Speaking up against illegal conduct at work

On Behalf of | Jul 14, 2016 | Whistleblower Protection |

Working isn’t always easy, especially when the environment is tense. Most people just want to do their jobs and stay out of trouble.

But what happens when something is seriously wrong? What if your employer is breaking the law, and hurting people in the process? Should you say something?

The law protects people who speak up

People who speak out against illegal activity at work are called “whistleblowers.” Minnesota has strong whistleblower protection laws.

Whistleblowers can refuse to participate in illegal activities and may voluntarily report them to the proper authorities. The law also applies to employees who disclose illegal activity at the request of law enforcement.

Whistleblowers are protected against termination, retaliation and other negative employment consequences, so long as the claim is made in good faith. Employees are not protected if they know their allegations are false, or if the allegations are made in “reckless disregard for the truth.”

What are some common illegal activities?

Illegal activities can qualify if they hurt the general public, a third party, other employees or even just the whistleblower him or herself. The law also includes “planned” illegal activity that hasn’t occurred yet.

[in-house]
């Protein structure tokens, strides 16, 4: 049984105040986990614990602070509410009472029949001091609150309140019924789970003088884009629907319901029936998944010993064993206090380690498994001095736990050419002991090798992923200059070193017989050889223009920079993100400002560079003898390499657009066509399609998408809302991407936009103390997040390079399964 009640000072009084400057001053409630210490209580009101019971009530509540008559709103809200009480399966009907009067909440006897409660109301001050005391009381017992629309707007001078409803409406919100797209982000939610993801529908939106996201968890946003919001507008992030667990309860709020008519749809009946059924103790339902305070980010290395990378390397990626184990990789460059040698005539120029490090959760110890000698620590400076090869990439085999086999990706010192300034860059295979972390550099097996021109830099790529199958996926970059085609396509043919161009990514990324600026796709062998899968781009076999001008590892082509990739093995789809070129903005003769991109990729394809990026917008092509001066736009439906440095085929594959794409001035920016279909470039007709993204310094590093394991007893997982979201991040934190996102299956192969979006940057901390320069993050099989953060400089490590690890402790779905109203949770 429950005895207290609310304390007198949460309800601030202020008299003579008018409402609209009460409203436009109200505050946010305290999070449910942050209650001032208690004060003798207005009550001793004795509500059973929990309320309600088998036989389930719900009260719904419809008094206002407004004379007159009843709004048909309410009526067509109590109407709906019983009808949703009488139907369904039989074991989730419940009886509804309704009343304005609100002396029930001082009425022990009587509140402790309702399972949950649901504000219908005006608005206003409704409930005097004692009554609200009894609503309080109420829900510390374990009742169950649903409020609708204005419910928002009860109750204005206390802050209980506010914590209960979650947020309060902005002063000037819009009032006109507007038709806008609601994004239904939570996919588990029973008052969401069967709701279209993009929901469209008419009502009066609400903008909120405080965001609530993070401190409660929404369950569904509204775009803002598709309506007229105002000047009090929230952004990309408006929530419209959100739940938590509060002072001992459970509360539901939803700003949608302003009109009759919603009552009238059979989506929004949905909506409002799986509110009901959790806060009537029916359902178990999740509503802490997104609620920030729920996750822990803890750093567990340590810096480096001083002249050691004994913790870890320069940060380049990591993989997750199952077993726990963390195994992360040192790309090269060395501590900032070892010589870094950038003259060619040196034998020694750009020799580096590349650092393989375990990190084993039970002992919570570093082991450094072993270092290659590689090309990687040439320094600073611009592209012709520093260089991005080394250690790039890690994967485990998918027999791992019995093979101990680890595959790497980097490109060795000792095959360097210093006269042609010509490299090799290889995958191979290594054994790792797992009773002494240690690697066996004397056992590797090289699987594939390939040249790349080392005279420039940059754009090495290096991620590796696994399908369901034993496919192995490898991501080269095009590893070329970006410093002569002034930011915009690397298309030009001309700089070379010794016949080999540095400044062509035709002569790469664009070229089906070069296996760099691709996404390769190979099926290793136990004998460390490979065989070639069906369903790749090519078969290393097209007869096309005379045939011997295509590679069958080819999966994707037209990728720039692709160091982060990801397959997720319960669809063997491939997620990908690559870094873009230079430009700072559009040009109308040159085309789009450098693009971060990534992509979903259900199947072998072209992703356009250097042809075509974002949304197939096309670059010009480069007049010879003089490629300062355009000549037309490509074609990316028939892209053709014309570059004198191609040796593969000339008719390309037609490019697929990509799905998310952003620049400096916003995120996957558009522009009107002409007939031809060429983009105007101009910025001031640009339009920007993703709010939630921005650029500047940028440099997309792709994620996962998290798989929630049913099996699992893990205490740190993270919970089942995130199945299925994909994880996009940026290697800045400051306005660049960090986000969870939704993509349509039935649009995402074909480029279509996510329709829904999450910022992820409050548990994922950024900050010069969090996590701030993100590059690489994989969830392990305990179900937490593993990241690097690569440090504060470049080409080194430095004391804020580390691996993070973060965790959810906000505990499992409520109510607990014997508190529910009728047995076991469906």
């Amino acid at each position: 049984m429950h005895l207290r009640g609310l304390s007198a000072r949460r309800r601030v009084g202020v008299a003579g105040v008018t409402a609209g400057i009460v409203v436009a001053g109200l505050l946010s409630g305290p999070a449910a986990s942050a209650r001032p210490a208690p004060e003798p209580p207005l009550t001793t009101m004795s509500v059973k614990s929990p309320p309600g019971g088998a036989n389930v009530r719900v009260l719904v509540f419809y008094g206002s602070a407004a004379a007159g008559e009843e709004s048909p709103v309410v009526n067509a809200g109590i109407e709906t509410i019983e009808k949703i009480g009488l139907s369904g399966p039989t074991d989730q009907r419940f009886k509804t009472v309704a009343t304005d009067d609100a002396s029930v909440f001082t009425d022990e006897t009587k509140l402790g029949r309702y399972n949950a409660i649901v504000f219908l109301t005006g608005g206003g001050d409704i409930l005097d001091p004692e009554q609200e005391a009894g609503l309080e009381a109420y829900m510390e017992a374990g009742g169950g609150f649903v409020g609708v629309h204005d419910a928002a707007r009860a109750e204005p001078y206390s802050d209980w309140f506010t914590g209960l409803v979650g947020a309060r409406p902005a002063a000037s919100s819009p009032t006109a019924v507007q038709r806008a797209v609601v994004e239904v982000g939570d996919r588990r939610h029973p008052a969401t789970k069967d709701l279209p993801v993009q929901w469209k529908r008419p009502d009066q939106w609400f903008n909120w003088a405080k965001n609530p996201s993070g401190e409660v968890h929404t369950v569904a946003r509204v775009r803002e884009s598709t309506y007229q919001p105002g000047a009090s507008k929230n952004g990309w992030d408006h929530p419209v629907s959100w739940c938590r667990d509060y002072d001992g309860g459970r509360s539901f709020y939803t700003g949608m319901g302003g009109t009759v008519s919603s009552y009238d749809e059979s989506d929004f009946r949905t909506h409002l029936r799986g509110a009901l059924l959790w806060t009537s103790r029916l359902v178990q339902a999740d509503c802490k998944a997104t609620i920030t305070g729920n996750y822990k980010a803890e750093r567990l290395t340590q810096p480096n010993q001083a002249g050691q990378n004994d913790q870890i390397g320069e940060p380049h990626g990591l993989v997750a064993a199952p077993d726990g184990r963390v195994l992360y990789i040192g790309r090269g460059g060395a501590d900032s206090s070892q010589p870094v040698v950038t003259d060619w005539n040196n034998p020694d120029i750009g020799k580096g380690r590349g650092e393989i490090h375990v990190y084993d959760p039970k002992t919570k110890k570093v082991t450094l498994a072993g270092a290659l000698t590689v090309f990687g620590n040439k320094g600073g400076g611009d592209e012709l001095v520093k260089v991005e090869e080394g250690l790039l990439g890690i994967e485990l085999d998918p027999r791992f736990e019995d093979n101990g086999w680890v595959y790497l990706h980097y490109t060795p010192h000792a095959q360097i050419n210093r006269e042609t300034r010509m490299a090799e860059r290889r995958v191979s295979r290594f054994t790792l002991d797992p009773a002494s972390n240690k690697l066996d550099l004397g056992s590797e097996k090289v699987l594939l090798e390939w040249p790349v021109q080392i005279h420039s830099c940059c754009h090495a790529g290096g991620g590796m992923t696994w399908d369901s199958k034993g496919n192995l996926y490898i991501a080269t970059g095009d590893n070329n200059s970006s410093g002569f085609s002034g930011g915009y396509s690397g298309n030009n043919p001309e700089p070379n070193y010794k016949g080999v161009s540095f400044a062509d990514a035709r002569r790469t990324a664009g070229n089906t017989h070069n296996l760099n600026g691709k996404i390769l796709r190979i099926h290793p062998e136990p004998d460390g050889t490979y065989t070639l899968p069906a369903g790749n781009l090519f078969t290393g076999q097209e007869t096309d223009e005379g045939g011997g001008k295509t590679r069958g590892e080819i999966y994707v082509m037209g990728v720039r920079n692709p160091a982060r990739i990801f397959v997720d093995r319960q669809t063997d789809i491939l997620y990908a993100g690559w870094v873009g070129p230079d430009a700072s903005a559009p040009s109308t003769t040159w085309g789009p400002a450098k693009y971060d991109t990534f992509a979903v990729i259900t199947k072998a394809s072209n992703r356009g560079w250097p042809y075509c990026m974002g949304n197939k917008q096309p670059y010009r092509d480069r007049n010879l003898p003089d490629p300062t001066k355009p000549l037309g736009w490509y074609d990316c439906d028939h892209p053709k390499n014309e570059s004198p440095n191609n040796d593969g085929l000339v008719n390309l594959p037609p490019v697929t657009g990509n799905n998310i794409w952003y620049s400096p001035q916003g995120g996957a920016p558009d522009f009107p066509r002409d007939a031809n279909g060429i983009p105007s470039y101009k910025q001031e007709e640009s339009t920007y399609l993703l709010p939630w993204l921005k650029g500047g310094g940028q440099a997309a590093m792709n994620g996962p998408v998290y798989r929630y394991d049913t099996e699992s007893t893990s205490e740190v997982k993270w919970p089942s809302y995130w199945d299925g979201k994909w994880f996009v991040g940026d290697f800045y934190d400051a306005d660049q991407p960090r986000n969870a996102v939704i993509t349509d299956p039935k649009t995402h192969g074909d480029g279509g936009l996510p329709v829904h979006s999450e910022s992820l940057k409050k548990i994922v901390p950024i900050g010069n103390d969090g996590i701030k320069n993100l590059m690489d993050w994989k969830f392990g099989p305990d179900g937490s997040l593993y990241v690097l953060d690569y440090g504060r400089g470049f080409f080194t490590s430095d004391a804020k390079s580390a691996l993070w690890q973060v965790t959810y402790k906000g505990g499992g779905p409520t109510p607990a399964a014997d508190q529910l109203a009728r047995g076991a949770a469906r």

Some common examples include the following:

  • Covering up undocumented workers
  • Refusing to pay overtime
  • Making employees work off the clock
  • Misclassifying employees as independent contractors
  • Falsifying financial statements or invoices
  • Fraudulent billing to Medicare and Medicaid
  • Providing healthcare that falls below state and federal standards

If something bad is happening at your job

Don’t be afraid. The law is on your side. You can speak up.

If you’ve spoken out and faced negative consequences at work, talk to a lawyer. An attorney can help you assert your rights under the law.

If you think your employer is engaging in fraudulent activity, you may want to speak to a lawyer before making a claim. In some cases, the government will actually provide financial rewards for making a report.